David Cameron is currently attempting to renegotiate the U.K.’s relationship with the European Union amid plans for an in/out referendum probably sometime in 2016. Over the next few months we will see an array of propaganda in the media channels as those in favour of remaining part of the European Union highlight the benefits. There is also a growing momentum behind the argument for the UK exiting the European Union with those in favour of this particular stance highlighting a number of anomalies with the EU/UK relationship. So, would an exit from Europe harm the UK property market?
Is there safety in numbers?
As we saw during the 2008 worldwide economic collapse, to a certain extent there was a feeling of safety in numbers with regards to European Union partners working together. The collective strength of the European Central Bank together with leading lights such as Germany, the UK and France certainly helped to steady the ship during difficult times. However, the Greek issue highlighted the fact that one struggling member of the European Union does have the potential to bring down the whole project.
As a consequence, and we will hear more about this from those in favour of exiting the European Union, there is concern that the UK is funding weaker partners. An exit from the European Union would see an immediate increase in the UK budget due to the fact the UK pays more into the European Union than it receives in direct funding.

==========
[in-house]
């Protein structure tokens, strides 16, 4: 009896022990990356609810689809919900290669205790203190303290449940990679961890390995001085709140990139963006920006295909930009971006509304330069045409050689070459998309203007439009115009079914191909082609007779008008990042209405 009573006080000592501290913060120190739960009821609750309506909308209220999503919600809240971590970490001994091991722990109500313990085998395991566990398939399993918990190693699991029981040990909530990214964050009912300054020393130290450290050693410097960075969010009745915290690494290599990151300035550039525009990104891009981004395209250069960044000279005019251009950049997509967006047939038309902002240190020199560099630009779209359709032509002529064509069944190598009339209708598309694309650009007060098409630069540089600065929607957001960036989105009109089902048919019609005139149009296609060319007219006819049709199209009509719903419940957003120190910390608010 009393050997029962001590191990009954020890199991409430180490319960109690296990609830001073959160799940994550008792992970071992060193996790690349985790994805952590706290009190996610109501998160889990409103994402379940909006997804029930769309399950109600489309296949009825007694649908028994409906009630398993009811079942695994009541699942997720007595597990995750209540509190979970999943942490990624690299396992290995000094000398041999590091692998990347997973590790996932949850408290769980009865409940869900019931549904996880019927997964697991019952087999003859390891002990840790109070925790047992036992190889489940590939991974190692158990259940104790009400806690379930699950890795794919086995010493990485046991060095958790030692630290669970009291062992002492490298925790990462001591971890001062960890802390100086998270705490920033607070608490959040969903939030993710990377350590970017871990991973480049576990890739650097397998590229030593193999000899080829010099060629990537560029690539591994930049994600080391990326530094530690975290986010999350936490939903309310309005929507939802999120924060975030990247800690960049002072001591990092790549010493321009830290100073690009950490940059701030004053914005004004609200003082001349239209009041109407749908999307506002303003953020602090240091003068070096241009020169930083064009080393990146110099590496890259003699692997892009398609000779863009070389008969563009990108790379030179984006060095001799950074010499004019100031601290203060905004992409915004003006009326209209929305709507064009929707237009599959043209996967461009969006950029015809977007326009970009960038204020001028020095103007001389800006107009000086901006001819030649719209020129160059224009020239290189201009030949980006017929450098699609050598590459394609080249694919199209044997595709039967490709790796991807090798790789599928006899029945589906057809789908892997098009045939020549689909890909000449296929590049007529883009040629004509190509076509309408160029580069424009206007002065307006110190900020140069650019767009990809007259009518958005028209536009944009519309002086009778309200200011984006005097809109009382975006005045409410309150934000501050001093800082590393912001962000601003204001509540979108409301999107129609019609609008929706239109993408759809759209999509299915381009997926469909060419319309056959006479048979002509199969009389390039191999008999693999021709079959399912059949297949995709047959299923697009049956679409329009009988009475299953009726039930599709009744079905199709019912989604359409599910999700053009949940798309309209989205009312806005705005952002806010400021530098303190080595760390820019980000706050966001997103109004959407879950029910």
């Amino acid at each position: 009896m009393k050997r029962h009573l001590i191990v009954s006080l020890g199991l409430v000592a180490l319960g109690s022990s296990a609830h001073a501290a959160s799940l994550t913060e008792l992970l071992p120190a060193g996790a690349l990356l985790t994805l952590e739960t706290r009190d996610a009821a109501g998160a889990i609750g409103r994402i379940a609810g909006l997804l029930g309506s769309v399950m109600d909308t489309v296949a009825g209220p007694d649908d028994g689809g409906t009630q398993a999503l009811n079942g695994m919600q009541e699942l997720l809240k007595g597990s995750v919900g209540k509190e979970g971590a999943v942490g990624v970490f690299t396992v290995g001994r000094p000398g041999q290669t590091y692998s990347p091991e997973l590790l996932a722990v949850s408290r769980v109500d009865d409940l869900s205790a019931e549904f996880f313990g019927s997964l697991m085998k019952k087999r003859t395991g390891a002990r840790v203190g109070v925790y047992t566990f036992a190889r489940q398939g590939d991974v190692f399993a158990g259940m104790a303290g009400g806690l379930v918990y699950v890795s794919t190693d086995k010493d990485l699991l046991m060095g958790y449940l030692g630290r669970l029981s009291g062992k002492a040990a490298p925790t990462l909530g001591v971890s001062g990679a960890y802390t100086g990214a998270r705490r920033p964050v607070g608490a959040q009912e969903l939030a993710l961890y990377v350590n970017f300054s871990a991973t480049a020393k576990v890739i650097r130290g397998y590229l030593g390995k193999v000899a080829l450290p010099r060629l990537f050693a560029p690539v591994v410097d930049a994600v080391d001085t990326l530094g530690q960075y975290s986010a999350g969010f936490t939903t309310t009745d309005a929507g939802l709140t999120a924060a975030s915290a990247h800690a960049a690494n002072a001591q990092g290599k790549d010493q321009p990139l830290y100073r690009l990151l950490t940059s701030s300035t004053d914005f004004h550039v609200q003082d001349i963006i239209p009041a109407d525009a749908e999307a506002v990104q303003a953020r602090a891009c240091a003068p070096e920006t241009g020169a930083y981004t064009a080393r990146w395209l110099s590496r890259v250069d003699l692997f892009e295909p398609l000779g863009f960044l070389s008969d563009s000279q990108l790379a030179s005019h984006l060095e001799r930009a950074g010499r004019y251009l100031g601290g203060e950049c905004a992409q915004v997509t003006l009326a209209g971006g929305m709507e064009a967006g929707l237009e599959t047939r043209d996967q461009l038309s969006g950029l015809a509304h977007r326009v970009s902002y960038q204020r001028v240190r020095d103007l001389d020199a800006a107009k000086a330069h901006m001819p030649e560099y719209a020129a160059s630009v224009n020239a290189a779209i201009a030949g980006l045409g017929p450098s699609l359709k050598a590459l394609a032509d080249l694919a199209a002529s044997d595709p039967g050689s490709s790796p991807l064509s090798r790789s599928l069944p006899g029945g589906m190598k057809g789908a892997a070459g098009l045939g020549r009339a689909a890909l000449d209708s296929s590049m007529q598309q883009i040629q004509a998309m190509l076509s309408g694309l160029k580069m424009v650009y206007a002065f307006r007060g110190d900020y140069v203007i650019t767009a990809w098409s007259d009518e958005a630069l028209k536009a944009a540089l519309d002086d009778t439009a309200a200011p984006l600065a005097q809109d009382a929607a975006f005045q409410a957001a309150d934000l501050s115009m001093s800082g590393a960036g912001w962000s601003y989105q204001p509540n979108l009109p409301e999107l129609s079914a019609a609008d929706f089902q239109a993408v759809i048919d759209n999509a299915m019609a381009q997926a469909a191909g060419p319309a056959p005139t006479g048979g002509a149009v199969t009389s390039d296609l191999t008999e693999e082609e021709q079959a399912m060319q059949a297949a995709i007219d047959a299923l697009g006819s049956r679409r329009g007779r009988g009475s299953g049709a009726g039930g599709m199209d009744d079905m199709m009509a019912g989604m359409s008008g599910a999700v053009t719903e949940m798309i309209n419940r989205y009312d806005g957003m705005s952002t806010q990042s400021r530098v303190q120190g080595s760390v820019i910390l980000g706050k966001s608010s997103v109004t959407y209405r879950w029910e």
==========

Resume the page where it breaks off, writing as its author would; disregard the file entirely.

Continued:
When the UK government of the day refused to take up the offer of the euro many European Union partners treated this decision with tremendous disdain. The UK authorities were ridiculed, lambasted and ignored for some time but who is the winner today?
The extreme volatility of the euro puts the British pound in good light and would seem to rubberstamp the government’s decision not to join the currency. This in itself has created an atmosphere where international property investors feel more comfortable acquiring property in the UK. To all intents and purposes at this moment in time an investment in UK property by international investors avoids the volatile euro but still offer some exposure to the underlying European economy. Is this perhaps the best of both worlds for international property investors?
The future of UK property
While the doom and gloom merchants would have you believe that the UK would be cast aside as an international pariah if it decided to leave the European Union, is this really the case? The UK is the largest importer of European goods and services, has a strong underlying economy and perhaps the property market would actually benefit if the authorities had more control over their spending?
There are obviously reasons for maintaining membership of the European Union but in reality, whether the UK remains or leaves, this is unlikely to have any major impact upon the UK property market. International investors constantly wax lyrical about the UK real estate market – is this really likely to change in the foreseeable future?